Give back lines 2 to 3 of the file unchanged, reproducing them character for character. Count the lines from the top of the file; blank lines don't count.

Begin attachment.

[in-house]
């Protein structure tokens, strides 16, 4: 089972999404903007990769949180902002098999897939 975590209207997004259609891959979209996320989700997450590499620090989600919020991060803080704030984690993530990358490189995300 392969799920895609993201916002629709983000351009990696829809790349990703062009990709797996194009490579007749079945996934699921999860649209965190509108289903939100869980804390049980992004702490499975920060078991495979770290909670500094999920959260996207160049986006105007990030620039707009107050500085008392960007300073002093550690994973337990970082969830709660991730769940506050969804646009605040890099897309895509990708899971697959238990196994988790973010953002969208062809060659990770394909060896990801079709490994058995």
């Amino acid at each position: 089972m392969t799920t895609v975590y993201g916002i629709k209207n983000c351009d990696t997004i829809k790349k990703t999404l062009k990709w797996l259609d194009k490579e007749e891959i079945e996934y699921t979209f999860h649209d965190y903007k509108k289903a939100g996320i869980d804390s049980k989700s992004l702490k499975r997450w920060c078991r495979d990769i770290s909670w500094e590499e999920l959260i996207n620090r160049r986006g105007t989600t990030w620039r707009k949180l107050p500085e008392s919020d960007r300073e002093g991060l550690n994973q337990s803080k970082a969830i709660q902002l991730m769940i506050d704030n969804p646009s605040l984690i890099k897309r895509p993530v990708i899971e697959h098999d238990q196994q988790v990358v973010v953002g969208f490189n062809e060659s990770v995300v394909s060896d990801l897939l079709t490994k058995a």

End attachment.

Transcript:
């Protein structure tokens, strides 16, 4: 089972999404903007990769949180902002098999897939 975590209207997004259609891959979209996320989700997450590499620090989600919020991060803080704030984690993530990358490189995300 392969799920895609993201916002629709983000351009990696829809790349990703062009990709797996194009490579007749079945996934699921999860649209965190509108289903939100869980804390049980992004702490499975920060078991495979770290909670500094999920959260996207160049986006105007990030620039707009107050500085008392960007300073002093550690994973337990970082969830709660991730769940506050969804646009605040890099897309895509990708899971697959238990196994988790973010953002969208062809060659990770394909060896990801079709490994058995």
């Amino acid at each position: 089972m392969t799920t895609v975590y993201g916002i629709k209207n983000c351009d990696t997004i829809k790349k990703t999404l062009k990709w797996l259609d194009k490579e007749e891959i079945e996934y699921t979209f999860h649209d965190y903007k509108k289903a939100g996320i869980d804390s049980k989700s992004l702490k499975r997450w920060c078991r495979d990769i770290s909670w500094e590499e999920l959260i996207n620090r160049r986006g105007t989600t990030w620039r707009k949180l107050p500085e008392s919020d960007r300073e002093g991060l550690n994973q337990s803080k970082a969830i709660q902002l991730m769940i506050d704030n969804p646009s605040l984690i890099k897309r895509p993530v990708i899971e697959h098999d238990q196994q988790v990358v973010v953002g969208f490189n062809e060659s990770v995300v394909s060896d990801l897939l079709t490994k058995a």